It would be a different kettle of fish if someone found oil beneath the Wight wouldn’t it.

    • Well, well, well

      4.Feb.2013 11:01am

      This Road Equivalent Tariff (RET) idea is interesting.

      Taking the AA’s Motoring Costs as a price per mile gauge, give an interesting range of prices.

      Being generous to Wightlink and taking their meandering ferry route Fishbourne to Portsmouth, gives a distance of 7.4 miles http://goo.gl/maps/0kDUk

      At the most expensive level (£42k+ value car, doing £14k, 30k miles year) it would work out at £2.25.

    • Richard Smith

      4.Feb.2013 2:10pm

      When the tiny and often retired Hebridean populations of Tiree, Coll and Colonsay, to use 3 examples, and there are more islands involved…are considered, surely some consideration could be given to RET for the island and its much much larger and economically active population? We probably expect 2nd homers and visitors to pay a reasonable fare, but for essential freight and islanders commuting it shouldn’t be beyond the whit of man to figure a worthwhile system fair to residents and the ferry operators? I’m grateful to Dragonfly for highlighting the RET details..I wasn’t sure that this might press any buttons but I’m glad it has. As a veteran of the SKAT (Skye against Tolls) bridge campaign of the 90’s, I know it can be done if enough of us get ticked off about this. I don’t blame Wightlink, they are simply playing by the rules as set out for them. Therein lies the problem, the rule book…and that eventually is down to us and our representatives. Can Mr Turner really help us here? Somehow I doubt it…but let’s be positive and give him the task and see what he can do.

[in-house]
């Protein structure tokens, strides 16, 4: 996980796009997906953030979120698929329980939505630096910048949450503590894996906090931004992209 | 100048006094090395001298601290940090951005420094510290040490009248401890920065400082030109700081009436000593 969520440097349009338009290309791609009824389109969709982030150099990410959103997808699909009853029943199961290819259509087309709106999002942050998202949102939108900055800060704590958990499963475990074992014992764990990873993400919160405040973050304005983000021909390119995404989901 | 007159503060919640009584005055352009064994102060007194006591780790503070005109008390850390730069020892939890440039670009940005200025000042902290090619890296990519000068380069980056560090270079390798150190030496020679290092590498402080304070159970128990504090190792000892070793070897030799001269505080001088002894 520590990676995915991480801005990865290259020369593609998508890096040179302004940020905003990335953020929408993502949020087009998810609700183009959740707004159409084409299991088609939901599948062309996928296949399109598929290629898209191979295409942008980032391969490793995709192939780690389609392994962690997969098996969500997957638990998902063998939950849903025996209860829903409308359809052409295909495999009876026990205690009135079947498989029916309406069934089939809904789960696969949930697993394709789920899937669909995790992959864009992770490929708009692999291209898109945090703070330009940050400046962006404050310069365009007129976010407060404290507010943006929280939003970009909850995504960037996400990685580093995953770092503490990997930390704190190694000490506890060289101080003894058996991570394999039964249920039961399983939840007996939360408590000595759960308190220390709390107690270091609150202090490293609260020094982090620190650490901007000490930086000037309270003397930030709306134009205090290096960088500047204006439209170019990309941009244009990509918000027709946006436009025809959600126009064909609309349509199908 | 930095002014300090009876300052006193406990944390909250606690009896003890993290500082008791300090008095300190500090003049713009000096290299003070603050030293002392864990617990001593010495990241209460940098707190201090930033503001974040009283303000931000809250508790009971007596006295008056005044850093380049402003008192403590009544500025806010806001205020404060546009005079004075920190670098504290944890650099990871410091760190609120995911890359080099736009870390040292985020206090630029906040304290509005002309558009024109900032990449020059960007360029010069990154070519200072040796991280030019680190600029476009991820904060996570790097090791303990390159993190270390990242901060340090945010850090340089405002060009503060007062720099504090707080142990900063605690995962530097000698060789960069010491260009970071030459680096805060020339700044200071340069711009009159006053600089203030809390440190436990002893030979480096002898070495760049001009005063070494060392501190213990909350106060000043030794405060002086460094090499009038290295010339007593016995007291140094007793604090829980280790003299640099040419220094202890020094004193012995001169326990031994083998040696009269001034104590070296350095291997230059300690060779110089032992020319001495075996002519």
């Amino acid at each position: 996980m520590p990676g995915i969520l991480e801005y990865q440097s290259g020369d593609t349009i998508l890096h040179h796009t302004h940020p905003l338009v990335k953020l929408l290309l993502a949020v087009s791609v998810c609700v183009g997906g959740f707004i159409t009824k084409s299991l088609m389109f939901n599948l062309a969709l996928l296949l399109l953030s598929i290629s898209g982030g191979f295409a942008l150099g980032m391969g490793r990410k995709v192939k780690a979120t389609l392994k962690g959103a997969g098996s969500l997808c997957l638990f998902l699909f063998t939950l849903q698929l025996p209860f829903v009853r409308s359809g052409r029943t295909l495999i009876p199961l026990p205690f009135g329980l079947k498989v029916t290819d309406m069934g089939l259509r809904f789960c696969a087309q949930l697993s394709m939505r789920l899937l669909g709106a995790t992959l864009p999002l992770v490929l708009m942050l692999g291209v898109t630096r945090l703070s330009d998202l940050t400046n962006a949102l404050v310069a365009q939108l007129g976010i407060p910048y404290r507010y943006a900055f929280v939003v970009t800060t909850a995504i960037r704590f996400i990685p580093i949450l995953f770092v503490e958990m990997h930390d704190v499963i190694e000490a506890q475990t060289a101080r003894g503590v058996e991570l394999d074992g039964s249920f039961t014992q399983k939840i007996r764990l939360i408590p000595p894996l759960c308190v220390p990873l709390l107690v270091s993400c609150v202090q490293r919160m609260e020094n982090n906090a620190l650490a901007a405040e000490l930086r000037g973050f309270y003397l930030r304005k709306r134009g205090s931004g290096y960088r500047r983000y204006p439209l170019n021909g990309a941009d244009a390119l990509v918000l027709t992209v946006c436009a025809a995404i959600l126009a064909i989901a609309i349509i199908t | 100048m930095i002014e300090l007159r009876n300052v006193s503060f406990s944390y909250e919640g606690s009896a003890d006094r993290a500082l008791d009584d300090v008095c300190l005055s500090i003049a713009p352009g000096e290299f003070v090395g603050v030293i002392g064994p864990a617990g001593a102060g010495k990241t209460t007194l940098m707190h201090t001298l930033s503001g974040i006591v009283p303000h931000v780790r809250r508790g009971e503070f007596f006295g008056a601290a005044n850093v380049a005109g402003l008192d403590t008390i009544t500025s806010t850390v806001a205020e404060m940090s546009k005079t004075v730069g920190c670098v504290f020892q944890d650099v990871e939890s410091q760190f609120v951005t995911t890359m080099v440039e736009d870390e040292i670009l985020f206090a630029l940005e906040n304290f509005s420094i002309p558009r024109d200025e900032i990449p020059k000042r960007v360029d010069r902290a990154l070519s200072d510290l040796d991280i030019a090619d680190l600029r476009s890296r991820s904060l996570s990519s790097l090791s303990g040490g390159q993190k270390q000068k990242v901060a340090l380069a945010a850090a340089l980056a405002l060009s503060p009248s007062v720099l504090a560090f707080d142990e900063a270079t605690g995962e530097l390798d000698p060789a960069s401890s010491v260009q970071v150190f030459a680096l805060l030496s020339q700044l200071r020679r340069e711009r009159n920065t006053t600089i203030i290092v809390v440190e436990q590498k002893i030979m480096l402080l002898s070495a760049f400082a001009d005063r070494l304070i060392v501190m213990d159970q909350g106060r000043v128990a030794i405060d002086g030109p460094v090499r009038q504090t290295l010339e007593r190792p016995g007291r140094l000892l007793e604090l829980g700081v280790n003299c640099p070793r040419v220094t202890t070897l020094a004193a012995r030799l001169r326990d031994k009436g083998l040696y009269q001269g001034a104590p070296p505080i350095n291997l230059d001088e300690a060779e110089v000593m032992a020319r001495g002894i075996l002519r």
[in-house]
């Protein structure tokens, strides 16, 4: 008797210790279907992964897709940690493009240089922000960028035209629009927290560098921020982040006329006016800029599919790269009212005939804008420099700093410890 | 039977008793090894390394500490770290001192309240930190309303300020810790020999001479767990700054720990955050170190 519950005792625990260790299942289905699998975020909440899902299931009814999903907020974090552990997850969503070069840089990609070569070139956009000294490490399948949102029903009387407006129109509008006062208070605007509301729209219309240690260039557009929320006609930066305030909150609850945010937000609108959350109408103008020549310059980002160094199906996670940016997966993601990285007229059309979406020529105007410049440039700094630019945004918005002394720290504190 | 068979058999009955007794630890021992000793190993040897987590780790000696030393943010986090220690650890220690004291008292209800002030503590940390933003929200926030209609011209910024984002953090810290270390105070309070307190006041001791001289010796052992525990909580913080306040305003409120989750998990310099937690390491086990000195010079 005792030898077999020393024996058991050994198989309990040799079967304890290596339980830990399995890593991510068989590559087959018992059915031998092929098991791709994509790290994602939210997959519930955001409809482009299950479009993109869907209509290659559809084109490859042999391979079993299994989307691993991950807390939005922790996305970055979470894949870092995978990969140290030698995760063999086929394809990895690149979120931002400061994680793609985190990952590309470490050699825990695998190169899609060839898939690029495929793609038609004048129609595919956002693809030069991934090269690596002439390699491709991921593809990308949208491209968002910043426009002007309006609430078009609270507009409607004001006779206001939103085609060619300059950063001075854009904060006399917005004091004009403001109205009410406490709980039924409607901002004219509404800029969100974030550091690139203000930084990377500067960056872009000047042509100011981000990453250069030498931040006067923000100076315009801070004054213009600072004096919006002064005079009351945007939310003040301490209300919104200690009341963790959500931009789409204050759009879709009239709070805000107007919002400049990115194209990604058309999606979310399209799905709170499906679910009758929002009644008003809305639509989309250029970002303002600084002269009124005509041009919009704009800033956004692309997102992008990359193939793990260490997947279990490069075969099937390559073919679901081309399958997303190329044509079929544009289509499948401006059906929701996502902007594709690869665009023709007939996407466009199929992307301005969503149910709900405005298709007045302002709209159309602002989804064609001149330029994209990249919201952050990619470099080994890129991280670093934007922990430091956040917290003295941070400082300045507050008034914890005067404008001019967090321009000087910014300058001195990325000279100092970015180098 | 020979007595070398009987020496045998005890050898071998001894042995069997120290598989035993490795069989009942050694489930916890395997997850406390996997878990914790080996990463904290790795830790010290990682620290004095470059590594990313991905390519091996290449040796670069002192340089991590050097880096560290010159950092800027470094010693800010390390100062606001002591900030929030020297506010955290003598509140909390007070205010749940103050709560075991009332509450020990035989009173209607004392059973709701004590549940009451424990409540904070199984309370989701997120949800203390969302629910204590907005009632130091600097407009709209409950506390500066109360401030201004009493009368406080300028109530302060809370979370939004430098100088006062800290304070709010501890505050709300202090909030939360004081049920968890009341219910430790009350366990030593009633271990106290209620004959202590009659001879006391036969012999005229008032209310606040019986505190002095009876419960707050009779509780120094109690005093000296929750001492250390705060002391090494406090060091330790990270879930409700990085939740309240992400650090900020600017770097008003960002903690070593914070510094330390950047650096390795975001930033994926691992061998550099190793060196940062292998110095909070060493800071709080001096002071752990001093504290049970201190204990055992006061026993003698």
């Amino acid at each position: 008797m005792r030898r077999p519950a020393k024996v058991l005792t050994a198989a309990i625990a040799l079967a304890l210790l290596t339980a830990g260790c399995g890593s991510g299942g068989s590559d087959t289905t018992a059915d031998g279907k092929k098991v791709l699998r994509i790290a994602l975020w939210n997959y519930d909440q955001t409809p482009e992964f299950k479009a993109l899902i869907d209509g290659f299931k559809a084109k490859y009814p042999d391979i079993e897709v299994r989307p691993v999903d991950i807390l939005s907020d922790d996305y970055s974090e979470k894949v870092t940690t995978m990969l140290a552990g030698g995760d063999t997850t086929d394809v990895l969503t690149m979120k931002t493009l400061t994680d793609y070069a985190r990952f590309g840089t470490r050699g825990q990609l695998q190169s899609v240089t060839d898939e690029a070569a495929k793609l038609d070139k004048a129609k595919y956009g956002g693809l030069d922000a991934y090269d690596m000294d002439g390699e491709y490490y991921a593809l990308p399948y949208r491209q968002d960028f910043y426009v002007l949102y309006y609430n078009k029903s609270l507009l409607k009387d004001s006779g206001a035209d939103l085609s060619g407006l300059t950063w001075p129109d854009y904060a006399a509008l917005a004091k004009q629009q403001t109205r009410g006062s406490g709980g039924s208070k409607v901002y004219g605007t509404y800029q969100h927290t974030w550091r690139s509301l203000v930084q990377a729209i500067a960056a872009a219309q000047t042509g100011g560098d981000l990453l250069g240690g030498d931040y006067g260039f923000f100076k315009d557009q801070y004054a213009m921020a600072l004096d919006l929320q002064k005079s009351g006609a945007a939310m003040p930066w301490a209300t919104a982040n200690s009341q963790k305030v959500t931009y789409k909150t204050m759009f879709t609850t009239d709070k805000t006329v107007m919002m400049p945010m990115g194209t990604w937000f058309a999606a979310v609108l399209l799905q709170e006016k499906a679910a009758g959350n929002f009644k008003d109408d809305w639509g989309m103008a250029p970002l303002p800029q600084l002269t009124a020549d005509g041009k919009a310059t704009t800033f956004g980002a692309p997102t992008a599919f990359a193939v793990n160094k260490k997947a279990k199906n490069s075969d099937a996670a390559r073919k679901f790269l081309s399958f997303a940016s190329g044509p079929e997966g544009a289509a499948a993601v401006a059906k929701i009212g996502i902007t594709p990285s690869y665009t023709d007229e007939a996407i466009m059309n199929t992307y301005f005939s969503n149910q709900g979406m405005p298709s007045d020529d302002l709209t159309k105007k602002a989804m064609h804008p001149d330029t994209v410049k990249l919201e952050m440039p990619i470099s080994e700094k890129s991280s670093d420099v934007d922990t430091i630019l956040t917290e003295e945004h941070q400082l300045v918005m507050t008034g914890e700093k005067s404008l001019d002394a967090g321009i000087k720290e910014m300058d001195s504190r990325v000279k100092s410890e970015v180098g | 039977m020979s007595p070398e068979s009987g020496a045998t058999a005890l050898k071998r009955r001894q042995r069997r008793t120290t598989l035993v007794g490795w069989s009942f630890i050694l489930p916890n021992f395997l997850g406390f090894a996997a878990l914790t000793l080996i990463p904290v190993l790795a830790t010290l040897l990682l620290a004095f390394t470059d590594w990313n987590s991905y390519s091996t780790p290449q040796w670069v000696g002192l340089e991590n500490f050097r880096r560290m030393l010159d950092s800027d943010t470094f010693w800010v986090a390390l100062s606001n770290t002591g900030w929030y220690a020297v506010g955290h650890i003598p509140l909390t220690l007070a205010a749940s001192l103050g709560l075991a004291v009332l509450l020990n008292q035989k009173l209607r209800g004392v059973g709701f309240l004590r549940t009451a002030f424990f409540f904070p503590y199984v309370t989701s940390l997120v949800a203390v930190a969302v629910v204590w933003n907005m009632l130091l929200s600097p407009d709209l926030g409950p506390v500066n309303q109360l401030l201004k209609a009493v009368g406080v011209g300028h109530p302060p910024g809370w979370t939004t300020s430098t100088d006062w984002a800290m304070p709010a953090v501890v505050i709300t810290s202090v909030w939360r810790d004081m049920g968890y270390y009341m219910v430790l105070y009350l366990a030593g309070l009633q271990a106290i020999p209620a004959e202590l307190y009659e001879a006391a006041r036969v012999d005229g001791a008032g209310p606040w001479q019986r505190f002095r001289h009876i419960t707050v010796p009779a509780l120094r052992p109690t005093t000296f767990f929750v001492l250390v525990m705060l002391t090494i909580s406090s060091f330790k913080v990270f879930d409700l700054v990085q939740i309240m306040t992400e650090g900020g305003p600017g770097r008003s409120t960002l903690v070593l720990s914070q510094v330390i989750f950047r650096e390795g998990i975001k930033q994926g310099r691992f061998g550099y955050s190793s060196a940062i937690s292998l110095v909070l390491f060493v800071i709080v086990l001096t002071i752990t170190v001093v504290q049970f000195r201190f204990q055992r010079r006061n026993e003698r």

7. Davy Jones

    4.Feb.2013 1:52pm

    Well we have Cllr Pugh to thank for the failure of Turner’s bid to get the OFT to come to our aid. Because of Pugh’s hatred of Turner he refused to back it. One of the businessmen who worked with Turner on the project told me that without the support of the local Transport Authority (who are IWC) it was bound to fail.

    Pugh’s recent call not to say anything nasty about the ferries – was also motivated by hatred of Turner, trying to make out that by speaking out about the ferries Turner was damaging tourism.

    John Buckland (former Liz Earle MD) has now got hold of Pugh and is calling the shots – but Pugh is still refusing to work with Turner on the ferry problem. Just look at the wording of his recent motion to the Council saying we must ask the Government for help with subsidised ferry fuel – no mention of the MP at all!

    Even the Tory sheep on the Council are apparently beginning to see through him.

    Pugh is doing so much damage to our island and HE HAS GOT TO GO…

  8. Another more legally acceptable calculation would be to use HMRC’s figures for running a vehicle. If my memory is correct currently set at 45p/mile.

    Therefore 7.4 miles at 45p/mile = £3.33 My edition of google maps suggests a distance of 6.9miles = £3.11
    and Lymington – Yarmouth also from Google maps is 4.8miles @ 0.45p/mile = £2.16.
    What a difference when compared with present ferry charges.

    • Richard Smith

      4.Feb.2013 2:18pm

      Even if we take the July, August and September school holiday period out of the equation, for 9 months of the year this RET system might make good sense. Somebody grind the numbers – the volumes of traffic movement might be enormous? Night time sailings could be particularly attractive as a hugely discounted option – those who rarely leave the island may not mind a cheap sailing at an antisocial hour a couple of times a year. In any event, some fresh thinking needs to be applied…any more ideas?

  9. peaceful_life

    4.Feb.2013 2:44pm

    Buy, own and run, a community owned ferry.